Friday, 25 January 2008 19:00 Jose Cabrera Editorial Dept - Philosophy


Wednesday, 03 October 2007 20:00 Emma Reyes Editorial Dept - Philosophy

Rael categorizes London Mayor's apology for city's role in transatlantic slave trade as woefully inadequate. Rael, founder and leader of the International Raelian Movement, classified as inadequate the recent apology given by London's Mayor Ken Livingstone for the city's role in the trans-Atlantic slave trade.

In speaking of the city's role in the slave trade, an emotional Mayor Livingstone said, "The city of London was still tainted by it."  The contrite mayor added as he pointed to the skyscrapers of the financial district, "You can look across there to see the institutions that still have the benefit of the wealth created out of slavery. As mayor, I offer an apology on behalf of London and its institutions for their role in the trans-Atlantic slave trade." 

Rael categorized the Mayor's comments as being "good … but not enough! … all countries which took part and benefited from the slave trade should pay a heavy compensation to Africans….Forgiveness is possible only if there is a reparation as painful as the crime was to the victims, even if non-violent and merely financial".

Monday, 05 March 2007 20:00 John Andrews Editorial Dept - Philosophy

Many moons ago, when I was a medical student, I remember having to do a physiology experiment along with my hundred or so fellow students. The doctor supervising the lab was a middle aged woman, eminently respected in her field, with degrees from prestigious universities on both sides of the Atlantic.

She was a cold blooded creature, softly spoken and with pale blue eyes that stared expressionlessly at you as though you were a not very interesting growth in a Petri dish. She calmly demonstrated the experiment we all had to repeat. A trusting little white bunny rabbit was strapped to a bench and wired up to a machine that measured its blood pressure. The great scientist calmly sliced through one of the rabbit’s veins and softly asked us to observe how its blood pressure fell, and how soon death followed.

We were all medical students, for Christ’s sake, supposed to be moderately intelligent. What were the chances of a single person in that room not being able to work out that if an animal loses its blood, its blood pressure will fall and it will die? Could the slower ones amongst us not have learnt it from a book?

Tuesday, 01 August 2006 20:00 Ernest Dempsey Editorial Dept - Philosophy

In the final year of my graduation, during banter among our friends, I asked a law student Musarrat to define Justice.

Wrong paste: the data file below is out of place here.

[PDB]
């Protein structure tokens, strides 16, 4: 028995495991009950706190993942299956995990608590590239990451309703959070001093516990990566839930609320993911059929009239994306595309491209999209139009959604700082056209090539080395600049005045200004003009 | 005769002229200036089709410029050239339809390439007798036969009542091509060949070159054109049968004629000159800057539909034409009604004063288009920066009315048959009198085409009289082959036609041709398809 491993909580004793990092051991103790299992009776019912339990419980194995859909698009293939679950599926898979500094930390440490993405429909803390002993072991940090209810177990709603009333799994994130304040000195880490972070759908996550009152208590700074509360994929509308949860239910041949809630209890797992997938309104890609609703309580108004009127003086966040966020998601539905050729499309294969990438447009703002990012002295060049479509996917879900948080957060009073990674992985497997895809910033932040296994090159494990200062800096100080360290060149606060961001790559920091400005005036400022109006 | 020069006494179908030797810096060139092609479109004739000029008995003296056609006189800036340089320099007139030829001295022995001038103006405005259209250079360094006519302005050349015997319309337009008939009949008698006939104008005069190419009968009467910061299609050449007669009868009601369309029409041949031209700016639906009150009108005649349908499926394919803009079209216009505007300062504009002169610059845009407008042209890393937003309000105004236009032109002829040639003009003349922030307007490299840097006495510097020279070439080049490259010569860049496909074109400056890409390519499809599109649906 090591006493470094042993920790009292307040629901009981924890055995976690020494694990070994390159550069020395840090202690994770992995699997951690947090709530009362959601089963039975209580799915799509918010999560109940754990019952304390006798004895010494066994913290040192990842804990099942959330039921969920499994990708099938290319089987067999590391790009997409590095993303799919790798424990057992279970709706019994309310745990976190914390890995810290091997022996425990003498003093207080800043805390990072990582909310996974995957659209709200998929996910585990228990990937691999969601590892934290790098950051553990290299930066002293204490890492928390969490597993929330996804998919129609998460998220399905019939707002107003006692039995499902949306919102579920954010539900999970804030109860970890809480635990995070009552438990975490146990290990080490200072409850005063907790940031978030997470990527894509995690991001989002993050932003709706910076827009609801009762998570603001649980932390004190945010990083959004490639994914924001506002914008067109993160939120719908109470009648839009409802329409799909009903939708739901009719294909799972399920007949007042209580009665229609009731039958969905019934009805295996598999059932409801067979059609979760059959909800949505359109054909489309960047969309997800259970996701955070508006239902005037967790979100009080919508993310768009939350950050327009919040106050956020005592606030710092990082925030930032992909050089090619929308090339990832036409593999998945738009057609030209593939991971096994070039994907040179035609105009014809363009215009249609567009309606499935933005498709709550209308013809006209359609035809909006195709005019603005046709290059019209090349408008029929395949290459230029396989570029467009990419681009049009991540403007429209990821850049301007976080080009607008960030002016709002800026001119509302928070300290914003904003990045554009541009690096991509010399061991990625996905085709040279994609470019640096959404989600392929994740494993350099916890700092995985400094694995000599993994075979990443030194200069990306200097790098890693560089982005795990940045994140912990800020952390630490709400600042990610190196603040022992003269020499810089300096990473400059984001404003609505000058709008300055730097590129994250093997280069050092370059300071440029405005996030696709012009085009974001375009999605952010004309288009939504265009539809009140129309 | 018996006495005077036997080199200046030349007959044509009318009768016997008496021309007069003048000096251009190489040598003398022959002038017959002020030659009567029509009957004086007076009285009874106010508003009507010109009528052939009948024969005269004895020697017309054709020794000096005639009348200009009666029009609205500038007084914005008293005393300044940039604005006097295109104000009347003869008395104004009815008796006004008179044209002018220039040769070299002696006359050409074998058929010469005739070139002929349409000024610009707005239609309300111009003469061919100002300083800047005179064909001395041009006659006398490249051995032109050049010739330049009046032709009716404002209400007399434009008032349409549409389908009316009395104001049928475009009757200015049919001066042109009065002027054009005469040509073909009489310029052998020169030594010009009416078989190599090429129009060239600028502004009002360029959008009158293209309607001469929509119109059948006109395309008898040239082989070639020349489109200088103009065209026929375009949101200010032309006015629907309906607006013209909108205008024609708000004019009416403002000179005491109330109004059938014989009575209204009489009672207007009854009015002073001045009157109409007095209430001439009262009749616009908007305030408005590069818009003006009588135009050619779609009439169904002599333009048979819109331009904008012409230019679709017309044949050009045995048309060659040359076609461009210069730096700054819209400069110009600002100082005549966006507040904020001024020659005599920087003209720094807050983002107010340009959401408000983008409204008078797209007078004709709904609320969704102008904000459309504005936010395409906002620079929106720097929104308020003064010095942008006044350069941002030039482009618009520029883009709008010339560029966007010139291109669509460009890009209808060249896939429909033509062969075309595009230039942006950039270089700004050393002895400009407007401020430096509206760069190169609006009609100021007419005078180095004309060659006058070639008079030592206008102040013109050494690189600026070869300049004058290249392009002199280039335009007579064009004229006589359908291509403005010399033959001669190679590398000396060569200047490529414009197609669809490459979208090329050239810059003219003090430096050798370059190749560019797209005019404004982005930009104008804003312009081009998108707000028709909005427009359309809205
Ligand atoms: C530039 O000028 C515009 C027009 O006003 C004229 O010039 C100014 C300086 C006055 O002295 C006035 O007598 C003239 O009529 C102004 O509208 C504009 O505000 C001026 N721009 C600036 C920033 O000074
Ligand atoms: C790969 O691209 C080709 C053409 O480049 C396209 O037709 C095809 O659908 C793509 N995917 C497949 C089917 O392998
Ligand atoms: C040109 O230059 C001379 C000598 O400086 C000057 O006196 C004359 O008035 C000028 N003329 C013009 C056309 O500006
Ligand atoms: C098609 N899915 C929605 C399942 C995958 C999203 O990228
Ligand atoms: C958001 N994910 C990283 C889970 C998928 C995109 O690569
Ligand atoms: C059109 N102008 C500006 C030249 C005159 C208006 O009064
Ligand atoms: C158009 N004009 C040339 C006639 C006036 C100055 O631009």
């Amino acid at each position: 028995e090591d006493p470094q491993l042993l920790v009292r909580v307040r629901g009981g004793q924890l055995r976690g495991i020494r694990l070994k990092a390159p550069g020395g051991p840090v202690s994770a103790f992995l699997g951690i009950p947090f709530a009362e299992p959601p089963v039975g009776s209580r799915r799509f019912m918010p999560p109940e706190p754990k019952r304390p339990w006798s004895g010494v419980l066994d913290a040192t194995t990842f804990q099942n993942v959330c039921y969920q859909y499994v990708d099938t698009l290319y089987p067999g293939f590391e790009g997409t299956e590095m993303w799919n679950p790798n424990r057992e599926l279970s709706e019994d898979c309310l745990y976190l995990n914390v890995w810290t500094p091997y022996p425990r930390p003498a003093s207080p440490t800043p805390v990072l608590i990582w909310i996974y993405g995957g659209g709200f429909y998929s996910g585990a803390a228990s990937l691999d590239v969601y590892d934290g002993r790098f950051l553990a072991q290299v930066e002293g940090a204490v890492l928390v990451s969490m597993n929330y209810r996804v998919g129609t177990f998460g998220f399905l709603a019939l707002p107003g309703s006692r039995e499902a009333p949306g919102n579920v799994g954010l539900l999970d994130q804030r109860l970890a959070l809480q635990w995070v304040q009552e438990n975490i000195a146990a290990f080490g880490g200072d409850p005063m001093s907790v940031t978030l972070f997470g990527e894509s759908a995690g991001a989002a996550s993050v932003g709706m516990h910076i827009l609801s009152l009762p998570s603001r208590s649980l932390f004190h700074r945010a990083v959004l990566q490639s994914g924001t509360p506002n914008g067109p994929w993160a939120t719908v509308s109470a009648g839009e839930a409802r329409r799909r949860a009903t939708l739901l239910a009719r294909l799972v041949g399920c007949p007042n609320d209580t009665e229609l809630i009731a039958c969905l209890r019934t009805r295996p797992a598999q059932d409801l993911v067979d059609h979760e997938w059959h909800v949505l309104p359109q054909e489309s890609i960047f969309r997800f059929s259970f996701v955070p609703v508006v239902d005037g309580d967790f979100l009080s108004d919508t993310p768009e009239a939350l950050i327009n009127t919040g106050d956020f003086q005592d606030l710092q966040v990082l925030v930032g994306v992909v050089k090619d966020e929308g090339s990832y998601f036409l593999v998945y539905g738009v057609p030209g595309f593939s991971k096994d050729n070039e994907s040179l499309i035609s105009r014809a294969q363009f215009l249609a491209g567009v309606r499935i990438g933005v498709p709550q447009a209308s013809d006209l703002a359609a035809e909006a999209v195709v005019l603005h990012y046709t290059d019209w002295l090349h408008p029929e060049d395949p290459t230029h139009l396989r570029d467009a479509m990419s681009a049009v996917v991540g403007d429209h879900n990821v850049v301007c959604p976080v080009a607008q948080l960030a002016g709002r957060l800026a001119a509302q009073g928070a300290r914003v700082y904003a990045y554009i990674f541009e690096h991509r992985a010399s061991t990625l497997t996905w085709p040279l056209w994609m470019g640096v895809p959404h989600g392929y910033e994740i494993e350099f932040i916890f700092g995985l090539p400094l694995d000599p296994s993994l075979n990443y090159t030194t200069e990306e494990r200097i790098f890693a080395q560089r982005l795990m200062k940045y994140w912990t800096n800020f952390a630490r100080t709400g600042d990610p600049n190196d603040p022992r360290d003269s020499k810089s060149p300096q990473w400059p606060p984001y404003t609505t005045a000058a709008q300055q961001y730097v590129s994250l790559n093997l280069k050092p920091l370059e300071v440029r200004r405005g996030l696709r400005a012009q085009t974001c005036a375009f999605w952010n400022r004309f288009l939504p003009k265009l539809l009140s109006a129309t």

‘You want to know about Justice,’ said he, ‘then it’d be most helpful to remember that there is no such thing as Justice.’ Certainly, I did not agree with him on this, for I had always been an advocate of humanism and moral uprightness.  Both these are inseparable from the concept of justice.  However, an incident soon followed that put a serious puzzle to my scanty understanding of the concept of Justice.

It was at the end of May 2001 when my friend (and Musarrat’s classmate) Altamash was murdered for holding atheistic beliefs at the hands of his younger brother, a religious fanatic, in his very own house. 

The sole witness to this murder (which was committed by stabbing Altamash in his back) was Altamash’s mother, a widow who had worked hard to bring up her children.  She was taken over by both grief and rage.


Sunday, 25 June 2006 20:00 Jason L. Chancoco Editorial Dept - Philosophy

Carl Jung’s Theory on Collective Unconsciousness and formation of archetypes, ‘natural attitudes’ (in phenomenology) or in layman’s term, ‘notion’ of things concrete or abstract, living or non-living, presents itself as a ‘nativist’ theory. He says Collective Unconsciousness is a theoretical pool of memories or reservoir of experiences that we are born with as species but we are not directly conscious of it.

However, I think by mention of ‘experiences’ his theory then leans on its ‘cognitivist’ side. Because even if we are born with what I will call (in Chomsky’s mold) as AAD or ‘archetype acquisition device’ there is still a need for meaningful human experiences for one’s consciousness to flow into the sphere of Collective Unconsciousness.

Cross-cultural analysis of myths, epics and legends will reveal evidences of these archetypes. But I think the great Carl Jung should have read an unusual archetype in Oryol, a cunning and deceptive nymph from the Ibalong epic fragment. She knew how to project naïveté only to lure unsuspecting macho guys like Handyong. And the latter would end up in a compromise partnership with her in fighting unattractive and devilish monsters (and crocodiles) in Bicolandia.



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